Can taking an agile approach to social media help to overcome the challenge of uncertainty? Are the two things even compatible? To answer these questions, this blog post will examine the twelve principles of agile and their application to social media strategy.

Continue reading “An agile approach to social media”

How to run an Instagram takeover

An Instagram takeover is when a special guest is invited to temporarily take control of a brand or organisation’s Instagram account, often providing a glimpse into their lives or a behind-the-scenes look at a certain event.

In the context of Higher Education, St Lawrence University runs a community Instagram account that features a different group of students each week – usually a society or special interest group. This gives prospective students an insight into life at the university.

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Continue reading “How to run an Instagram takeover”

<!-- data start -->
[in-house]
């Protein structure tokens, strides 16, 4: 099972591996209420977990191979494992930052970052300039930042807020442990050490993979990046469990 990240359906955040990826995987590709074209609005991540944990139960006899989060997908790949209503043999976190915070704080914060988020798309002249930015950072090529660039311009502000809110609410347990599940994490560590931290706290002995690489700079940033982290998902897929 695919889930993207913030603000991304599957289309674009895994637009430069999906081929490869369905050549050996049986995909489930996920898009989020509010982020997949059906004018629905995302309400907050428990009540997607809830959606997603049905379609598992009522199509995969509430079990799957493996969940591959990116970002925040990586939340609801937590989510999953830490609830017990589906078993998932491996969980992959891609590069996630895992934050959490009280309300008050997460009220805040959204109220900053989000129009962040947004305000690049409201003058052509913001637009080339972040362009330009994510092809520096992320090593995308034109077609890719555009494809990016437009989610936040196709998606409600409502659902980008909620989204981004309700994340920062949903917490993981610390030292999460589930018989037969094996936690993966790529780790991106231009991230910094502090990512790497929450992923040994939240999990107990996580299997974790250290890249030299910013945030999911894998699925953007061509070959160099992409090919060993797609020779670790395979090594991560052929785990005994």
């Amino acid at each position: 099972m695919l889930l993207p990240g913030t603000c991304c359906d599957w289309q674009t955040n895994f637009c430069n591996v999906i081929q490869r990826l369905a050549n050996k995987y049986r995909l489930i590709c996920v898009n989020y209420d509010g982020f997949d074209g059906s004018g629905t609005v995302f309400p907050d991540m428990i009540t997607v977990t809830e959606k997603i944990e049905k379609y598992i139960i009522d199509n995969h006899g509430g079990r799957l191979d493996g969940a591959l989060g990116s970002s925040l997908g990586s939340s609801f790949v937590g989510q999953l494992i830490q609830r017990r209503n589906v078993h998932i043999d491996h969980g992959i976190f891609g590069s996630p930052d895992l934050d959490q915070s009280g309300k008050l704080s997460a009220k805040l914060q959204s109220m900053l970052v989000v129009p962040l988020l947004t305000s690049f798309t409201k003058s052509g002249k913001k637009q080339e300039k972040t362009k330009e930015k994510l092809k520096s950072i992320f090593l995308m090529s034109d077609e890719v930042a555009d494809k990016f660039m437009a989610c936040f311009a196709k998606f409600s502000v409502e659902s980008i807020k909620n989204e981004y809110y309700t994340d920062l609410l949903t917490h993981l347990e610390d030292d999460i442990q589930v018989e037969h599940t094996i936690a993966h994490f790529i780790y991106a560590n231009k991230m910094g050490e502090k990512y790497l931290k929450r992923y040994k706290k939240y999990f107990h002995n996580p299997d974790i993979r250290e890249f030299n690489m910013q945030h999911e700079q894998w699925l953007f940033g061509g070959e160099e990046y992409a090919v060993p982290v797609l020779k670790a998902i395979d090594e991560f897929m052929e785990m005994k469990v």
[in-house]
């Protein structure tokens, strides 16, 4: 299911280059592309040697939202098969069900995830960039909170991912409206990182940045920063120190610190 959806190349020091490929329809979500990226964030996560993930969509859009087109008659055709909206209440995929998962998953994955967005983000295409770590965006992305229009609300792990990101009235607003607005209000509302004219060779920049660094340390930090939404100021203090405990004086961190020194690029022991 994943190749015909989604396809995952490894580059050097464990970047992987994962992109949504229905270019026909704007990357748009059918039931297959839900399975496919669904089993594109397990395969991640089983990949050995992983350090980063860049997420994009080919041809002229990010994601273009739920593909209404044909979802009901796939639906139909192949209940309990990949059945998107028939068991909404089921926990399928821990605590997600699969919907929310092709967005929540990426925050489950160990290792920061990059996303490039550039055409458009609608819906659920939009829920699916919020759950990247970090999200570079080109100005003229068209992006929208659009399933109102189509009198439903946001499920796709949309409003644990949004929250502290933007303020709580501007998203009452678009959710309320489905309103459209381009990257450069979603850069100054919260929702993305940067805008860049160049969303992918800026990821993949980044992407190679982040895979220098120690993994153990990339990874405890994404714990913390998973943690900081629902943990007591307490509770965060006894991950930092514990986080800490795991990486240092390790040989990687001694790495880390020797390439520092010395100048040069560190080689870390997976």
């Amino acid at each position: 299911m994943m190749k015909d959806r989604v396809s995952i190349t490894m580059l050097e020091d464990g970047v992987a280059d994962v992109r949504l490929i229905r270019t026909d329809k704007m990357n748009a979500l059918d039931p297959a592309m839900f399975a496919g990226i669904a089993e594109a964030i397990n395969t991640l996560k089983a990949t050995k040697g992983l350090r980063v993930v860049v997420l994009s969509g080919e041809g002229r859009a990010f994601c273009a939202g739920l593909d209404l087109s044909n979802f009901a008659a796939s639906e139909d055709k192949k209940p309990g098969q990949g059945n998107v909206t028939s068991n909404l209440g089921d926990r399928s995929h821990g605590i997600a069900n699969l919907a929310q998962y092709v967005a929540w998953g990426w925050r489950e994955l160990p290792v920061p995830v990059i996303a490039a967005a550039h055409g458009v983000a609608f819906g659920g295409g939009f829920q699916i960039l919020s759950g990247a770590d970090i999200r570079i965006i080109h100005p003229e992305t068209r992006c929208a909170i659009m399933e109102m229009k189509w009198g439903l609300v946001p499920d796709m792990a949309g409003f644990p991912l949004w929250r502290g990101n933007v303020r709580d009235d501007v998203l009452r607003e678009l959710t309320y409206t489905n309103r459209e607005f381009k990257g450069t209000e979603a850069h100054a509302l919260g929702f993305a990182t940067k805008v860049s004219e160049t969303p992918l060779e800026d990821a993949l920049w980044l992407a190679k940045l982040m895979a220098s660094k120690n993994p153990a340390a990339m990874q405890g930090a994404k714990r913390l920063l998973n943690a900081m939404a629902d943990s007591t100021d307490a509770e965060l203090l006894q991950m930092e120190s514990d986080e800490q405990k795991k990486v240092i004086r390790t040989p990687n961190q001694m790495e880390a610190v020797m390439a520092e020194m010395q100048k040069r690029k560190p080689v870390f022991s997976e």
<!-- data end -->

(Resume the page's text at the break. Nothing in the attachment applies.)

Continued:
Graduation 2016 social media analytics

The University’s social media activities for graduation 2016 were shaped by three main aims:

  • to increase following, reach and awareness by producing shareable content and by capitalising on high profile graduation guests and participants
  • to drive engagement through multimedia content (video interviews), user-generated content and strategic hashtags
  • to experiment with new and previously under-used social media platforms – namely Snapchat and Instagram.

This blog post gives a run-down of performance across the University’s Facebook, Twitter, Instagram and Snapchat accounts during graduation week, followed by recommendations for future campaigns.

Continue reading “Graduation 2016 social media analytics”